A young naturalist is someone who loves exploring and learning about nature. Sound like you? Then read on!
Whether you are in the woodlands or the urban environment, wildlife can always be found. To be a young naturalist means that you desire to know more about your surroundings and the plants and creatures that share them. In fact, you are never too young or too old to explore the natural world. All you need to be a young naturalist is a keen interest in nature, and perhaps, for the very young naturalist, someone to guide you in the beginning. Below are a few activities to help you get started, from keeping a nature journal and identifying nature, to becoming a fossil hunter or helping animals have a safe habitat.
Keep a Nature Journal
A nature journal is a wonderful tool for beginning your young naturalist career. All you need is a notebook, a pen, and some pencil crayons if you like to colour. In your notebook, record interesting sightings and interactions you have with plants and animals. When you go for a walk in the park, the beach, the mountains, or the forest, observe and sketch plant or animal life. Jot down rough notes or interesting facts you learn from posted signs or gathered from trusted sources like wildlife speakers or books. Later, beneath your sketches, write captions or journal entries listing observed details and your own impressions.
Nature Journal Activity: Wild Neighbors
What kind of animals live in your neighborhood? Do you see these animals in the spring, in the fall, or all year round? Do they migrate? How do these animals find shelter, what do they eat, and where do they have their babies?
Found an animal, plant, or fossil that you’d like to identify? Write down a description or make a sketch in your notebook, and bring it to the natural history centre. We’ll do our best to help you identify it. Get help from our identification guides or email us a description and photograph of your item for feedback from an expert. You can also check out these Nature Identification Resources:
Vancouver Island Frogs ID Guide
Vancouver Island Snake ID Guide
Vancouver Island Salamander ID Guide.
Ethnobotanical Plant Identification Quiz: Complete this quiz while taking a walk through the Nature History Centre’s plant garden.
Become a Fossil Hunter
Fossils are clues to life in the past. Fossils are like a photograph of an animal at a particular point in the history of the Earth. Fossils also help us understand what kinds of environments existed millions of year ago. When fossil hunting, look for concretions–rounded rocks embedded in layers of stone in sedimentary rocks. These nodules often house fossils. They can be found on the beach, especially at low tide along the water line or trapped in tide pools.
Tip – Look for concretions with horizontal cracks. These are the most promising.
Tip – It is important not to hammer into rock faces or cliffs for fossils. Look, learn and leave is the best policy to protect our environment for future generations. Read more about becoming a young fossil hunter.
Help out with Animals’ Homes
Some animals build or find special homes in their habitat. Due to global warming, deforestation, and extinction, many animals today can use an extra hand with creating a safe habitat. Below are some ways that you can help with animals’ habitats.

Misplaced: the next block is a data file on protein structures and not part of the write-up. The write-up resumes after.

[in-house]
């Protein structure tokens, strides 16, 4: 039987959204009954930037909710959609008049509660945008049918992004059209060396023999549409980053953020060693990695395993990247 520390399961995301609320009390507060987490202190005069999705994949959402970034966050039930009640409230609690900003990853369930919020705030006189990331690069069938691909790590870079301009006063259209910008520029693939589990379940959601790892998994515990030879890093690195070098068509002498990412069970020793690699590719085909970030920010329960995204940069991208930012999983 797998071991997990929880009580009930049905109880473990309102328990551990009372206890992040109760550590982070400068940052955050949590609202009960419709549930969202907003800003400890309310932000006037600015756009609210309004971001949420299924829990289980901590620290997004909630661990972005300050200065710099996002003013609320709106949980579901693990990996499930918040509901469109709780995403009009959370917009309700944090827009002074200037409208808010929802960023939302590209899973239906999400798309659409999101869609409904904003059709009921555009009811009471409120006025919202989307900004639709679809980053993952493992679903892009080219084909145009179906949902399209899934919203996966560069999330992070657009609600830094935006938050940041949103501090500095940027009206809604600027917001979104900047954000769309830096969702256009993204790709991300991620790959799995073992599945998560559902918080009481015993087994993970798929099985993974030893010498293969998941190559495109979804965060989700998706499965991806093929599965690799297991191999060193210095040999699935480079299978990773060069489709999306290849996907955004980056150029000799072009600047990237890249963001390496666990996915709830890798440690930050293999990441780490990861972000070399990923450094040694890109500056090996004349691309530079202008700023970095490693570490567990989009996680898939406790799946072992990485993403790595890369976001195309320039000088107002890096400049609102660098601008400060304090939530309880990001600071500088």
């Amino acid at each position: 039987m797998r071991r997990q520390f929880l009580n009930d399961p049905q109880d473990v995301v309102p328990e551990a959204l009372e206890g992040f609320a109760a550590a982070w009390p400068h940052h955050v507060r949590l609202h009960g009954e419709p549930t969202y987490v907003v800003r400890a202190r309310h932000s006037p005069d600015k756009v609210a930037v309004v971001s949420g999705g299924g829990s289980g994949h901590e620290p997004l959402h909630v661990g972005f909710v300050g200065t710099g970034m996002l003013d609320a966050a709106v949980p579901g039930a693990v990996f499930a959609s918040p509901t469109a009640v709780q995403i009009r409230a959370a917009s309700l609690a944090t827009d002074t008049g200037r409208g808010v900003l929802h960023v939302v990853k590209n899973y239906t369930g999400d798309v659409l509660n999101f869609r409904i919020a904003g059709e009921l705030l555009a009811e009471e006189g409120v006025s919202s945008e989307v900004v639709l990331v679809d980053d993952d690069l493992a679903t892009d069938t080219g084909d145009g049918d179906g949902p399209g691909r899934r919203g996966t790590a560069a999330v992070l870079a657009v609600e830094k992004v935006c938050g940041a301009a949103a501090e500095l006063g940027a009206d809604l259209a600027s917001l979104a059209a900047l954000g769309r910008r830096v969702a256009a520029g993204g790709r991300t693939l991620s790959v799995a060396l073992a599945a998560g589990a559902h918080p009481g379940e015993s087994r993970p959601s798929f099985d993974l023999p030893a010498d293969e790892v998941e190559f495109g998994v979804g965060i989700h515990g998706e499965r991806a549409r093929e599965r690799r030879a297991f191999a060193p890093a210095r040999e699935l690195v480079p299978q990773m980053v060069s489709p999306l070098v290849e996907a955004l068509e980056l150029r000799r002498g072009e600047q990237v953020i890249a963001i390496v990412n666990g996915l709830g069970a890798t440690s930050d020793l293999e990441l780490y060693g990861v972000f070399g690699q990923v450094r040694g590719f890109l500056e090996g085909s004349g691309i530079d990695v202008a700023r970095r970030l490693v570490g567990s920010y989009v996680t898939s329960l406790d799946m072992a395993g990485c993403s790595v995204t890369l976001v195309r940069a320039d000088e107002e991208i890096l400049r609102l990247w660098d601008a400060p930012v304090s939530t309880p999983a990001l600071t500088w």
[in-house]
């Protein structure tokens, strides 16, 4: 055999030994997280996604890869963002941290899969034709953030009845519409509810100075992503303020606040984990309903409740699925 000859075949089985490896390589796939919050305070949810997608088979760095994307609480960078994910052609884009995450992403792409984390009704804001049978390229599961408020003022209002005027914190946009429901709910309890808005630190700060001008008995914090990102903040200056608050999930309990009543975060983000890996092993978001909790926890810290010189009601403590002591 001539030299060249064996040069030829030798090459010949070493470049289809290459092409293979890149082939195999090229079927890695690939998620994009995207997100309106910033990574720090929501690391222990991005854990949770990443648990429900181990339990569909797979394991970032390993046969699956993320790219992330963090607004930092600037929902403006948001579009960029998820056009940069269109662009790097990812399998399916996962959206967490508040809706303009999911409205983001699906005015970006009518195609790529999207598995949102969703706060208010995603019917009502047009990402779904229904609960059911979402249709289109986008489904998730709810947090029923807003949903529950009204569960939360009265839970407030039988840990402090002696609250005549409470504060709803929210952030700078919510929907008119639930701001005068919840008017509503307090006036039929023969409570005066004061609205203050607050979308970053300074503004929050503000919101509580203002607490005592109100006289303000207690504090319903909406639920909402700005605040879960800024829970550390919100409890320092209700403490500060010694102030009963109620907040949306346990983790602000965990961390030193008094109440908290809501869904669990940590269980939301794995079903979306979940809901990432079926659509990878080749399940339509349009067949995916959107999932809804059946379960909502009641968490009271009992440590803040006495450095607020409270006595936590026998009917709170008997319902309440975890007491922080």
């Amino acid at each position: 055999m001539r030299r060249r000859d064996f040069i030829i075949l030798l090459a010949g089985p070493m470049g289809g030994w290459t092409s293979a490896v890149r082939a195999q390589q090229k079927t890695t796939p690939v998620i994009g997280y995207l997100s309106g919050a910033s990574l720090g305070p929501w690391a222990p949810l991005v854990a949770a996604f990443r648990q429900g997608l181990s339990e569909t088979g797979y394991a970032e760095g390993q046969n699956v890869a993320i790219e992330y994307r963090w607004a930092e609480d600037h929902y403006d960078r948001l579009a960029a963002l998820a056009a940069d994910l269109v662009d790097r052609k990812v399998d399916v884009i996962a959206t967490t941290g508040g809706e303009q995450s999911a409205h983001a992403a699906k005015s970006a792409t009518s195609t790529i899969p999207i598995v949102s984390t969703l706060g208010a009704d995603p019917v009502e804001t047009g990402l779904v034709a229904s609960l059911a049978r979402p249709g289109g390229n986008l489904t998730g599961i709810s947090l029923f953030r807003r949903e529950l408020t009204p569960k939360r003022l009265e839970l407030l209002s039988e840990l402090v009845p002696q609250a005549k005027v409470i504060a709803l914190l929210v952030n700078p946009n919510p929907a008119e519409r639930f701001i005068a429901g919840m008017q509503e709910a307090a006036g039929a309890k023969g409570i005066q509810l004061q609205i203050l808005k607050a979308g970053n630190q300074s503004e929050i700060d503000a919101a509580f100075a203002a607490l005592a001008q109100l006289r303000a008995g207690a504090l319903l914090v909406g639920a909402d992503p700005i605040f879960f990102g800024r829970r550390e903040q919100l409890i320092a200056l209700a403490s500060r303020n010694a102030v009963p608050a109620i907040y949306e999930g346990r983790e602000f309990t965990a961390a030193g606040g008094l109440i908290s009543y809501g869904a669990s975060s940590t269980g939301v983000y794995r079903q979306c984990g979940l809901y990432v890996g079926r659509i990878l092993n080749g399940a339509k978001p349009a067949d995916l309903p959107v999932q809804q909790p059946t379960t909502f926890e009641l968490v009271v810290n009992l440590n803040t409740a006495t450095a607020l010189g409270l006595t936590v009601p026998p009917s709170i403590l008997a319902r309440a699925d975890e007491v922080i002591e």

Build a Bee Home
A “bee house” provides an important shelter young for bees. They are simple and fun to make. Since many native bee species are wood dwelling, yet unable to make their own nesting holes, caring humans can provide bee boxes for our neighbourhood pollinators to lay their eggs. We can also ensure that our yards offer nesting materials: dead wood, leaves, and undisturbed soil. The Lifecycles Bee Project offers detailed instructions and pictures on helping bees and making a bee home. Download Home for Bees.
Plant a Wildlife Garden
One of the greatest pleasures of a wildlife garden is getting to observe the various species that are drawn to it. When you leave parts of your garden untouched, you create a safe area for wildlife to visit or make their home.
Tip: Leaving out a pile of logs will make a hideaway for insects which in turn attract birds and other animals.
Tip: Include trees, hedgerows, long grass, and a range of shrubs to improve nesting spaces, essential cover, and diversity of various critters in your garden. Read more about creating a flourishing wildlife friendly garden.
Install a Bat House
Bat houses offer a safe home for bats and are a fun, educational project. Building a bat house is also one of the most effective and environmentally friendly ways to reduce the mosquito population near your home. In fact, little brown bats are voracious consumers of insects eating up to 50% of their body weight a night. Since many of their preferred meals are insects with an aquatic life stage, they prefer to roost near water. This plan to build a bat “rocket house” suitable to our area is certified by Bat Conservation International. Download Home for Bats.
Keep the Environment Clean
To help wildlife of all kinds, remember to clean up after picnics and recycle your newspapers, aluminum cans, glass, and plastic. Beware of Plastic! Sea mammals can swallow plastic bags, but they cannot digest them, so this could cause animals to die. Dispose properly of plastic six-pack holders so that animals like ducks don’t get their necks caught in them and be careful of items like balloons. Don’t let them go, especially if you live near the ocean. Some animals might think the balloon is food and try to eat it.
Featured Image: Hornby Island Eagle, photo by Doug Chinnery.
Fall Maple Leaves, Black-tailed Deer, and Stones Under Water by Sharon Colling.
Honey bee and a Moth on a Saffron Crocus and Spotless Ladybug on Lavender by Rachelle Chinnery.